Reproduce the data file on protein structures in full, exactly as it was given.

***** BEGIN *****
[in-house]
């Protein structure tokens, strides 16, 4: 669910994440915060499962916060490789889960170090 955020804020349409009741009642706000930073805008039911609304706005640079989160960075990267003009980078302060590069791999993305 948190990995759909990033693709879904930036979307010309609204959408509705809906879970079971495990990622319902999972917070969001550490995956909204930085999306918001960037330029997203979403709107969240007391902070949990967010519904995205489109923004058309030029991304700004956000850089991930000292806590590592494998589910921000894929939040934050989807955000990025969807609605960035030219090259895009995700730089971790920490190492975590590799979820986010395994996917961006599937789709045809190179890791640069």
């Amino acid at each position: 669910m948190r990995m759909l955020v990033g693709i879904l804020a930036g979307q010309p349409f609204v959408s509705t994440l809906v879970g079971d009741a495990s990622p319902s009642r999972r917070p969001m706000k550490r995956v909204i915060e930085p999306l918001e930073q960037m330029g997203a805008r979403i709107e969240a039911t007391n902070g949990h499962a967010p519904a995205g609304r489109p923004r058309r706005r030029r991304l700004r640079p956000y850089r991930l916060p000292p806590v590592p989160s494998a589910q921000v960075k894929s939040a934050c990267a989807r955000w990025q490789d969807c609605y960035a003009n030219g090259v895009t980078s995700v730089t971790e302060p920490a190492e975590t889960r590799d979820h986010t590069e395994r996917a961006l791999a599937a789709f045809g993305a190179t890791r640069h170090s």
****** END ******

[in-house]
């Protein structure tokens, strides 16, 4: 669910994440915060499962916060490789889960170090 955020804020349409009741009642706000930073805008039911609304706005640079989160960075990267003009980078302060590069791999993305 948190990995759909990033693709879904930036979307010309609204959408509705809906879970079971495990990622319902999972917070969001550490995956909204930085999306918001960037330029997203979403709107969240007391902070949990967010519904995205489109923004058309030029991304700004956000850089991930000292806590590592494998589910921000894929939040934050989807955000990025969807609605960035030219090259895009995700730089971790920490190492975590590799979820986010395994996917961006599937789709045809190179890791640069």
């Amino acid at each position: 669910m948190r990995m759909l955020v990033g693709i879904l804020a930036g979307q010309p349409f609204v959408s509705t994440l809906v879970g079971d009741a495990s990622p319902s009642r999972r917070p969001m706000k550490r995956v909204i915060e930085p999306l918001e930073q960037m330029g997203a805008r979403i709107e969240a039911t007391n902070g949990h499962a967010p519904a995205g609304r489109p923004r058309r706005r030029r991304l700004r640079p956000y850089r991930l916060p000292p806590v590592p989160s494998a589910q921000v960075k894929s939040a934050c990267a989807r955000w990025q490789d969807c609605y960035a003009n030219g090259v895009t980078s995700v730089t971790e302060p920490a190492e975590t889960r590799d979820h986010t590069e395994r996917a961006l791999a599937a789709f045809g993305a190179t890791r640069h170090s």